What is the difference between a REST API and a plain HTTP API?

REST is a popular style of architecting and designing Web applications, which are commonly served over HTTP. But what makes an API RESTful and what is a plain HTTP API? There seems to be a trend of calling any HTTP based API a REST API, even though the API doesn't fulfill all the constraints that REST requires. REST's creator Roy Fielding, also voiced his opinion about this in a blog post on his website:

I am getting frustrated by the number of people calling any HTTP-based interface a REST API.
— Roy Fielding, creator of REST

Let's take a quick look to review, what the REST and HTTP are:


Representational state transfer (REST) is a software architectural style that defines a set of constraints to be used for creating Web services. Web services that conform to the REST architectural style, called RESTful Web services, provide interoperability between computer systems on the Internet. RESTful Web services allow the requesting systems to access and manipulate textual representations of Web resources by using a uniform and predefined set of stateless operations.

The Hypertext Transfer Protocol (HTTP) is an application protocol for distributed, collaborative, hypermedia information systems. HTTP is the foundation of data communication for the World Wide Web, where hypertext documents include hyperlinks to other resources that the user can easily access, for example by a mouse click or by tapping the screen in a web browser.

The REST constraints

REST Web services must follow a set of 6 constraints. We will take a closer look at the following two:

  1. Stateless communication
  2. Uniform interface

Stateless communication means that communication between client and server cannot rely on previous requests. For example: Clients can not ask servers to send them "the next page", because doing so would require that the server maintained some state about, which page the particular client has seen last.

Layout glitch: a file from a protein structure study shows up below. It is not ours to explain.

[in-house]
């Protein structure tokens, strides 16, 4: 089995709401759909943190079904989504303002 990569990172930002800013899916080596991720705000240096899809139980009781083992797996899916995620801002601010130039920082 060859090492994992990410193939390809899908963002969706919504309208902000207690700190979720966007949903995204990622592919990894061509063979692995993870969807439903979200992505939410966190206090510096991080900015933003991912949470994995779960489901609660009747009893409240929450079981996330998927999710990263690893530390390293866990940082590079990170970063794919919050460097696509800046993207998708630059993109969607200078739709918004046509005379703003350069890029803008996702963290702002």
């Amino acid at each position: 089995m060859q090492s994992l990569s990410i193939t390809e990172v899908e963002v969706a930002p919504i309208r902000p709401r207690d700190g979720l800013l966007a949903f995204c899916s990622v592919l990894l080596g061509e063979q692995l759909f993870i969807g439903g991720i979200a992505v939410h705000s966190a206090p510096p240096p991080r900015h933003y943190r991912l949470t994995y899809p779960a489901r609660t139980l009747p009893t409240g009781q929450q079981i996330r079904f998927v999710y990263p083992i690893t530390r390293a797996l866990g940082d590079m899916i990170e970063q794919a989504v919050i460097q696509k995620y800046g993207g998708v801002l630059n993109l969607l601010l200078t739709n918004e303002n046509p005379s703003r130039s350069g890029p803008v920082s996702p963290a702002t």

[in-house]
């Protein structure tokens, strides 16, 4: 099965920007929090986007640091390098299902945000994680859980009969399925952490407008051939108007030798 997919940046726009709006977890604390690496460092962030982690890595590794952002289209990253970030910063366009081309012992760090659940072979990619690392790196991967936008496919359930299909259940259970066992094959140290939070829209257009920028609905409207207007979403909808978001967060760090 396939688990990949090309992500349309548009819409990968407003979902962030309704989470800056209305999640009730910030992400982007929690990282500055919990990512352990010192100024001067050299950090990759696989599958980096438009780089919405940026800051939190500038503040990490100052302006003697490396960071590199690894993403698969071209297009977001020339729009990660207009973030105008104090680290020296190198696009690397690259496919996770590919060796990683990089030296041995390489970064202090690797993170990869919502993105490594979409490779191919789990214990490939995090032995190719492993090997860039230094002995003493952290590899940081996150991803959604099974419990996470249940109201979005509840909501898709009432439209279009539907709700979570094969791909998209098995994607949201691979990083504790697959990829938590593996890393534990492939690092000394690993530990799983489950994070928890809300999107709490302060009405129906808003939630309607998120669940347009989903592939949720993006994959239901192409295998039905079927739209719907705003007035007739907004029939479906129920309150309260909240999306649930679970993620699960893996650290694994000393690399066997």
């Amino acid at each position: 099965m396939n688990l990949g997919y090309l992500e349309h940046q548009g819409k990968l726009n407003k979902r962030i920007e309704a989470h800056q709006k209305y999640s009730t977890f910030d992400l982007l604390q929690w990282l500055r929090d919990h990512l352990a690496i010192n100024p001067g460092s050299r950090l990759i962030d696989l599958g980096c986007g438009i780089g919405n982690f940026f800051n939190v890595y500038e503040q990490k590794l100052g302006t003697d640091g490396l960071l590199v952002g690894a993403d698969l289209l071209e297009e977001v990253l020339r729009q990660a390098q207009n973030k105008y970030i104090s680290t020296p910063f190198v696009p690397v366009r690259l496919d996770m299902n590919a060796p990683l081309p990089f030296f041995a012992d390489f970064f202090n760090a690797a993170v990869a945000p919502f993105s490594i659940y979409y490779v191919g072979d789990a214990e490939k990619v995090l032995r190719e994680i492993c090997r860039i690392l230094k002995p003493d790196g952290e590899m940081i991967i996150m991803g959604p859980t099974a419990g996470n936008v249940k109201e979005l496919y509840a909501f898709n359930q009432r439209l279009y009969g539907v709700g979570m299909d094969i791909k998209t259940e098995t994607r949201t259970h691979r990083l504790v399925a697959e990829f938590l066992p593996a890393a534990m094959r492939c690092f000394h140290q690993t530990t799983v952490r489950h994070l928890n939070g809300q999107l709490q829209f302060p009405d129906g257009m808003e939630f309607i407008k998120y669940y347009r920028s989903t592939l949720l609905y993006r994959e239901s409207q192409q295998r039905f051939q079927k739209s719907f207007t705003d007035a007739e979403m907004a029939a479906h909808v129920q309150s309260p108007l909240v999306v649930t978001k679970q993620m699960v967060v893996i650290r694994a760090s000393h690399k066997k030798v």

Instead, the uniform interface constraints impose a number of subconstraints namely, identification of resources; manipulation of resources through representations; self-descriptive messages; and hypermedia as the engine of application state(sometimes abbreviated as HATEOAS). This means that Hypertext(or more generally, hypermedia) needs to be the driving mechanism by which clients navigate through the application. Hypermedia is a data format that can be interlinked. HTML with its anchor tags is a good example, but any format with this capability will work.

So, by using hypermedia servers can directly send clients new URIs to navigate to. So instead of storing, which page a client has seen last, a server following a REST design will simply include a link to page 4 if it received a request for page 3. The client can then use it request the next page without the server having to maintain any client state.

REST aims to reduce coupling between client and server, so another big benefit of including hyperlinks to other resources in the response, is that the client does NOT need to know a catalog of available resources up front. It is enough for clients to navigate to the inital service URI and then follow links to other resources. This enables clients and servers to evolve independently because resources can be discovered and do not need to be know.

However, most APIs that are declared REST APIs by their makers, do not follow the constraint that client-server interaction must be hypertext-driven.(HATEOAS) Often APIs simply return some JSON and does not contain any links to other resources. This tighlty couples client and server because without links clients need knowledge of every endpoint up front and breaks RESTful design.

What REST IS NOT about

What REST IS about

Checklist: Is my API RESTful?

If you recognize these things in your application, there's a high chance, that REST constraints are violated.

For a more comprehensive list, see Roy Fieldings blog.



The REST architectural style as defined by Roy Fielding defines a set of constraints. A lot of times APIs that are called RESTful violate at least one of them. Most commonly they violate the Uniform interface constraint, because resources are not discoverable due to lacking links in responses.

Hopefully, this page has clarified what REST is and what it isn't. While reading, you may have detected a so-called REST API at work or another place, that actually should not be called one. If you did please:

  1. Stop calling it a REST API.😉. This would make Roy Fielding happy as well.
  2. Kindly, pass on this knowledge or the link to this website to other people, who you feel might benefit from learning what REST is truly about. 🙏

Further Reading

Some links to some excellent resources, which all do a good job explaining what REST is about, and what it isn't about.